Evaluation of Wellhead Fatigue Using In-Service Structural Monitoring Data


1 May 2013

To conduct offshore drilling activities safely there is an increasing requirement to understand the strength and durability of subsea wellheads and conductors. The use of modern drilling rigs, with larger BOP stacks and drill-through trees, combined with longer well durations and multiple intervention operations is now producing far greater levels of fatigue loading on subsea wellheads.

The prediction of the fatigue response using numerical analysis has traditionally taken a conservative approach to mitigate against the risk of fatigue failure of the drilling riser and wellhead equipment. However, using this conservative approach, the allowable fatigue design limits are often predicted to be exceeded before the target operation durations are achieved. This can lead to costly last-minute design changes, the necessity for which often remains unproven. 

To improve the understanding of the fatigue behaviour of these systems, 2H has utilised in-situ monitoring of the drilling riser and wellhead response on recent projects in the Gulf of Mexico and the North Sea for a number of Operators. Wellhead fatigue life predictions, for which minimal in-service validation has traditionally been available, have been found to be conservative by factors of 10 or greater based on the field measurement data collected. Understanding the root causes of these levels of conservatism allows a critical view to be taken of analytical models and fatigue results. This in turn facilitates the safe removal of conservatisms from the analytical approach and associated cost savings for field operators. Further, in-situ monitoring allows management of fatigue during drilling with real-time tracking of fatigue accumulation providing feedback for safer planning of operations.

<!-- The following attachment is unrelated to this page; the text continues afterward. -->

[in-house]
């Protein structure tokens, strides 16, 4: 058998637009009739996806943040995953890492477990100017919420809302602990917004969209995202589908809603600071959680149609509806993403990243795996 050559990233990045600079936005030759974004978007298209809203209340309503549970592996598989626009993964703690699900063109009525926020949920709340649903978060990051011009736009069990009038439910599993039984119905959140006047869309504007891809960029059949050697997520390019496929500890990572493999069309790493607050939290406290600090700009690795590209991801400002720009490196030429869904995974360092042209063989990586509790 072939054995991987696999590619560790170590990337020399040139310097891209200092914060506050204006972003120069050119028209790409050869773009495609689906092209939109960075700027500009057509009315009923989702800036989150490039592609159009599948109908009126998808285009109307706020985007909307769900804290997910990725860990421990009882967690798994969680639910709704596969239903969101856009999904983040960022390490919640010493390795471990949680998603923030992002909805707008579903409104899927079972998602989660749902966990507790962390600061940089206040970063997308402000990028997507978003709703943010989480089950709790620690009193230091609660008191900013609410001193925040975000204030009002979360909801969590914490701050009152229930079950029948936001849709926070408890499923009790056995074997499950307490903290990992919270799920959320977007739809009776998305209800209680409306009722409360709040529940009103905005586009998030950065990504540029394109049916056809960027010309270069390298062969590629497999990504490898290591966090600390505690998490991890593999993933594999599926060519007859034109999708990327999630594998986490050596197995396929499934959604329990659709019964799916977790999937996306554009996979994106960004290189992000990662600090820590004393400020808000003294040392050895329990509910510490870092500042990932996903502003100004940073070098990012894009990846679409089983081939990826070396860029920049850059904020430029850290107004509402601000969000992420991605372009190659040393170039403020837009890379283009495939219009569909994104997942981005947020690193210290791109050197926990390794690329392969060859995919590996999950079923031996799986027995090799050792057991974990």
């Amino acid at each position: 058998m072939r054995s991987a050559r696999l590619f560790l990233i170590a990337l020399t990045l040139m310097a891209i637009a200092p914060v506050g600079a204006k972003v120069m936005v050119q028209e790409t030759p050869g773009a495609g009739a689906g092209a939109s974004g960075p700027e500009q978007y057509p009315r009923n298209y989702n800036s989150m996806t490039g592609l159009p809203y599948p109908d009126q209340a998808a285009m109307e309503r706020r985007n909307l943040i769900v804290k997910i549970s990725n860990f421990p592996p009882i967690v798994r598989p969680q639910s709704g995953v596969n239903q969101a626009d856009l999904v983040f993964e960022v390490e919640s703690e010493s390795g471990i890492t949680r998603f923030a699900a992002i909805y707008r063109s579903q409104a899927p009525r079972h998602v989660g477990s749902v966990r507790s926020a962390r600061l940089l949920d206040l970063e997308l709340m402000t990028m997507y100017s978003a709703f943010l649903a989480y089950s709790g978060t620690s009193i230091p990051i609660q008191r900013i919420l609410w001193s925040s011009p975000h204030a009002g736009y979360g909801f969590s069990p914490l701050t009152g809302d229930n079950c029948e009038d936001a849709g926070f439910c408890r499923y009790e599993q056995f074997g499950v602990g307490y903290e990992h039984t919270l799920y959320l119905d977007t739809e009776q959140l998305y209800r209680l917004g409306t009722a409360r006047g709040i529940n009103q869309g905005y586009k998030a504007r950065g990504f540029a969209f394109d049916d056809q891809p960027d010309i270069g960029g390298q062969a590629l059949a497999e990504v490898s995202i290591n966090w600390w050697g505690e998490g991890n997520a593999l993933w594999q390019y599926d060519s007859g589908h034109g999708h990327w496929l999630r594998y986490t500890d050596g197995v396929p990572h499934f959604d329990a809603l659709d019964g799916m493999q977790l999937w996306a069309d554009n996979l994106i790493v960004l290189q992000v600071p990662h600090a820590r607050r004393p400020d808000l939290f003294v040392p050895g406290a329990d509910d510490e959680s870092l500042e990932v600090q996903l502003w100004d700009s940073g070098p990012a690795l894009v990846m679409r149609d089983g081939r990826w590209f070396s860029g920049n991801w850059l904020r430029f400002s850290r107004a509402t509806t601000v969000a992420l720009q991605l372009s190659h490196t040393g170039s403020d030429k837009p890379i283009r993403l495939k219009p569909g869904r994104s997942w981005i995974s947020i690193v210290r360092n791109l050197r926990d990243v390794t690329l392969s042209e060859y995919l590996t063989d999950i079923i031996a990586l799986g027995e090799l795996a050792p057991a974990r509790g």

This paper describes the use of wellhead response monitoring programmes on a recent drilling campaign in the North Sea. Comparisons are drawn between the measured response and the analytically predicted wellhead fatigue results. Where differences are identified, the back-analysis activities conducted to identify the causes of those differences are discussed. Finally, the applicability and limitations of those findings for the refinement of wellhead fatigue predictions in other applications are outlined. 


Phil Ward

Principal Engineer

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Alex Rimmer | Director | London
Alex Rimmer

Director, UK

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Hugh Howells

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